Sup guys, what's your career and how'd you choose it? I'm confused about choosing a career and maybe seeing how others went about it may help. I'd appreciate it.
I didn't really choose anything, It just kinda happened.
During my post secondary education and literally tried 4 different things. Non of which I was particularly fond of or stuck with. It seemed like everyone I knew who was in college or university was just either dropping out or was unable to find work in their field of study, all while racking up a huge student debts. I ended up dropping out, and just started looking for work where ever I could. I worked a few garbage jobs before I eventually found a decent government warehouse job. I have only been there for 6 months, but even so, the pay is decent (20+ dollars an hour, which goes up every 3 years, 50 dollars an hour if I work OT) and as with most government jobs (this is in Canada btw) there are benefits up the ass. It's not a bad gig.
I'll obviously never be rich working there, but I'll never be hungry either, and will likely be able to live pretty comfortably.
I found as I was growing up there was a lot of pressure on me to find a "Career" or something where I could make some big money and be super successful. Post secondary really wasn't an option, it was just pretty much expected that I'd be going there, and it was scary, trying to make a decision about what I wanted to do for the rest of my life. While college and university is obviously the path to the big paying jobs, you can still get a solid job (especially blue collar) without it and make a decent living.
My advice if you are going to college it to stick with whatever you pick and work hard at it, don't flip-flop 50 times like I did, It's a waste of money and will likely never lead anywhere. If you decide to not take some sort of post secondary education, then just get your name out to as many places as possible, and even once you get something, keep looking. There will always be decent paying work to be had, sometimes it just takes a little bit of searching to find.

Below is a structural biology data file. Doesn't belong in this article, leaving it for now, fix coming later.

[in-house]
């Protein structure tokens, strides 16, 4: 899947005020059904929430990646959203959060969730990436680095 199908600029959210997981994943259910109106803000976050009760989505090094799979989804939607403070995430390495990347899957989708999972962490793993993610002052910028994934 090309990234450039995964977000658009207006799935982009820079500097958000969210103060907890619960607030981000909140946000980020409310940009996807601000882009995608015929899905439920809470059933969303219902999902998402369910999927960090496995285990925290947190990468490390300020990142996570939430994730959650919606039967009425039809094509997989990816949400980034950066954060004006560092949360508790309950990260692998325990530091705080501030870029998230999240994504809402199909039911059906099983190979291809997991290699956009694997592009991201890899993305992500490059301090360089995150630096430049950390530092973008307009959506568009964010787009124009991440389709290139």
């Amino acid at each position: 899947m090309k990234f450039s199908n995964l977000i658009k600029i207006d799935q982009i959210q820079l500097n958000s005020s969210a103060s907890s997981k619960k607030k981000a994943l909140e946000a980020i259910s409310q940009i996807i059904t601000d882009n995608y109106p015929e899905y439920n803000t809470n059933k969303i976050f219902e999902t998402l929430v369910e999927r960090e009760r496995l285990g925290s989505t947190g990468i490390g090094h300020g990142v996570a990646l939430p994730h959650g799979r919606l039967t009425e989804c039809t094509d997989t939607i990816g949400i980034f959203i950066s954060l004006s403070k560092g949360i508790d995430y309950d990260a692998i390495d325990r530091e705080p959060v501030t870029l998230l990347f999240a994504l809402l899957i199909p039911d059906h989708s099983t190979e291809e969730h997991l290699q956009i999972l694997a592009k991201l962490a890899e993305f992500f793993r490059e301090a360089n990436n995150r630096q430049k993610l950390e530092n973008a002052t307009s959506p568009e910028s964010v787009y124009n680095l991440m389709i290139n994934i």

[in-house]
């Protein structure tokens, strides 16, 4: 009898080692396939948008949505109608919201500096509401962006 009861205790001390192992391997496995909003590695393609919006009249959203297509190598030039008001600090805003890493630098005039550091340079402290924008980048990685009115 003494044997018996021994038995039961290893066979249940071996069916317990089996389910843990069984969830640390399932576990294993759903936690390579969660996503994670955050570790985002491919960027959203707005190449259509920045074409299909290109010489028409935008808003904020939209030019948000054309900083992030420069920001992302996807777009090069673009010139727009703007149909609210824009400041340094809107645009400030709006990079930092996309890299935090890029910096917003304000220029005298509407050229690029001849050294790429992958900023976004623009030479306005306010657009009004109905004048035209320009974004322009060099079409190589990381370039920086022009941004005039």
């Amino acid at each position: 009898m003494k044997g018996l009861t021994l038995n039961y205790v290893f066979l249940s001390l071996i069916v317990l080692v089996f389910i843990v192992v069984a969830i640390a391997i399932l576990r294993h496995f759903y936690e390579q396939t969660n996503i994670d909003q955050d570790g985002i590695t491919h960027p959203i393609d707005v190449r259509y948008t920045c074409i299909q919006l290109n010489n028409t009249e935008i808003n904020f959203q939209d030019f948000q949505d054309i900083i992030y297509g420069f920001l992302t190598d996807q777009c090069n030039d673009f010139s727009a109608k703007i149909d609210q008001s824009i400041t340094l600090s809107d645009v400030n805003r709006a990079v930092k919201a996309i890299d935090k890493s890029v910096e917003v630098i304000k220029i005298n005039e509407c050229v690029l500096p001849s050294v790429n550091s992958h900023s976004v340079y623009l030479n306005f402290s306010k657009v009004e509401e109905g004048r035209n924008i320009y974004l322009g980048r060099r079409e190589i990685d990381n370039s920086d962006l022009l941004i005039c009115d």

Went to college for a year and came back home for a summer job. Kind of liked making money and things kind of fell through at the University I was attending so opted to stay working while I looked for a different school. One thing lead to another I got promoted and promoted again and am in a position I'm not crazy about, but rely on it to pay the bills. Don't recommend doing this at all...
I'm definitely in the "it just happened" boat.
I had no plans in being in post production. My sister worked in the industry at the time and there was a job opening in the shipping department/film vault at the company I'm at now. 4 years later I'm still here, I now help run night operations and am in charge of company purchasing.
Good work ethic mixed in with some luck will take you a long way.
I'm a chef. I didn't really choose it, just kinda happened.
I'd always washed dishes in high school and learned the basics of cooking and prepping. After high school I didn't really want to jump right into school. I'd say 90% of the people I knew at the time who went to school right away all ended up with useless degrees. So I continued cooking. And then a few years later I was thinking I should go back to school. But didn't. Just kept putting it off . Then after years of drinking, drugs and partying, I just kinda accepted that maybe I wasn't going to go, so stepped up my cooking education.
I went from wanting to be a computer technician out of high school then a network administrator when I started college. Switched to web development after a 6 months, then realized I don't like coding much but I love designing UI.
Toured the local college in high school... The guys in the computer networking class were "testing the network" by playing Quake over the LAN. Got my Bachelor's in Information Systems, worked as a network/sysadmin (and now IT Manager) for 10 years. So my love for games made my career.